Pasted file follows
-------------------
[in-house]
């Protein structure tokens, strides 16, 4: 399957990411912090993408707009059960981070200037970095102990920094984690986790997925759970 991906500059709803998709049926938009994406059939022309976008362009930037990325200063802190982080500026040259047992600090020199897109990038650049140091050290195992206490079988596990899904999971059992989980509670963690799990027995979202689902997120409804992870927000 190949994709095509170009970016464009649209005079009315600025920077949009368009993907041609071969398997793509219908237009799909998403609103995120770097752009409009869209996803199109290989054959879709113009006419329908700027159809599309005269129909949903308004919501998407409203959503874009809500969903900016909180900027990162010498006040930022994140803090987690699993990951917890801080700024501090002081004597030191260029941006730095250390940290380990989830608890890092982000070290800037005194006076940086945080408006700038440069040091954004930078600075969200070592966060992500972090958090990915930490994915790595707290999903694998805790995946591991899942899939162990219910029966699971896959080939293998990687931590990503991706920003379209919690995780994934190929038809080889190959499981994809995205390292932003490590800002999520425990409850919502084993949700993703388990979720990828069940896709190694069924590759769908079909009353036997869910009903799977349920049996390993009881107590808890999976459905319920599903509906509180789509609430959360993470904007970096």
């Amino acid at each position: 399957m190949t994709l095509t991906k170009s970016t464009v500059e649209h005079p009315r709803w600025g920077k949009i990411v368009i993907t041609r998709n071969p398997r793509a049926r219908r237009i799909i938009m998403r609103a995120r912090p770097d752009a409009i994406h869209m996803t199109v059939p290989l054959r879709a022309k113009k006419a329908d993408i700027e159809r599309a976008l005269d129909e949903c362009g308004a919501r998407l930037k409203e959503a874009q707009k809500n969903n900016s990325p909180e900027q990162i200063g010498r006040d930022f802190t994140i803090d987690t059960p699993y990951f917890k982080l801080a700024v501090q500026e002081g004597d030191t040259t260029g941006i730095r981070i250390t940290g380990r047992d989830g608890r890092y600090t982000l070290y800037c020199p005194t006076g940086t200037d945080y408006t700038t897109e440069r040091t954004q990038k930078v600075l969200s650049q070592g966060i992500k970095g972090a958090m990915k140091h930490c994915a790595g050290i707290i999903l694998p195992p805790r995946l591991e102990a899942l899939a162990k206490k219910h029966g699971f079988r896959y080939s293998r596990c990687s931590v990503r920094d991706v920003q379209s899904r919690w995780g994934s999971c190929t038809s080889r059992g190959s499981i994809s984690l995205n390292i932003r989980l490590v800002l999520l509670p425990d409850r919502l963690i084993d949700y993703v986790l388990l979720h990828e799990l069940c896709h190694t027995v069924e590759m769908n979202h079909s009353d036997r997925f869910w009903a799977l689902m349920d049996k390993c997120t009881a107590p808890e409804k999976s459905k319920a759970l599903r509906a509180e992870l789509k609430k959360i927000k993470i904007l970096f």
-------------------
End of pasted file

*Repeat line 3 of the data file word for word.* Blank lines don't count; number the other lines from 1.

């Amino acid at each position: 399957m190949t994709l095509t991906k170009s970016t464009v500059e649209h005079p009315r709803w600025g920077k949009i990411v368009i993907t041609r998709n071969p398997r793509a049926r219908r237009i799909i938009m998403r609103a995120r912090p770097d752009a409009i994406h869209m996803t199109v059939p290989l054959r879709a022309k113009k006419a329908d993408i700027e159809r599309a976008l005269d129909e949903c362009g308004a919501r998407l930037k409203e959503a874009q707009k809500n969903n900016s990325p909180e900027q990162i200063g010498r006040d930022f802190t994140i803090d987690t059960p699993y990951f917890k982080l801080a700024v501090q500026e002081g004597d030191t040259t260029g941006i730095r981070i250390t940290g380990r047992d989830g608890r890092y600090t982000l070290y800037c020199p005194t006076g940086t200037d945080y408006t700038t897109e440069r040091t954004q990038k930078v600075l969200s650049q070592g966060i992500k970095g972090a958090m990915k140091h930490c994915a790595g050290i707290i999903l694998p195992p805790r995946l591991e102990a899942l899939a162990k206490k219910h029966g699971f079988r896959y080939s293998r596990c990687s931590v990503r920094d991706v920003q379209s899904r919690w995780g994934s999971c190929t038809s080889r059992g190959s499981i994809s984690l995205n390292i932003r989980l490590v800002l999520l509670p425990d409850r919502l963690i084993d949700y993703v986790l388990l979720h990828e799990l069940c896709h190694t027995v069924e590759m769908n979202h079909s009353d036997r997925f869910w009903a799977l689902m349920d049996k390993c997120t009881a107590p808890e409804k999976s459905k319920a759970l599903r509906a509180e992870l789509k609430k959360i927000k993470i904007l970096f």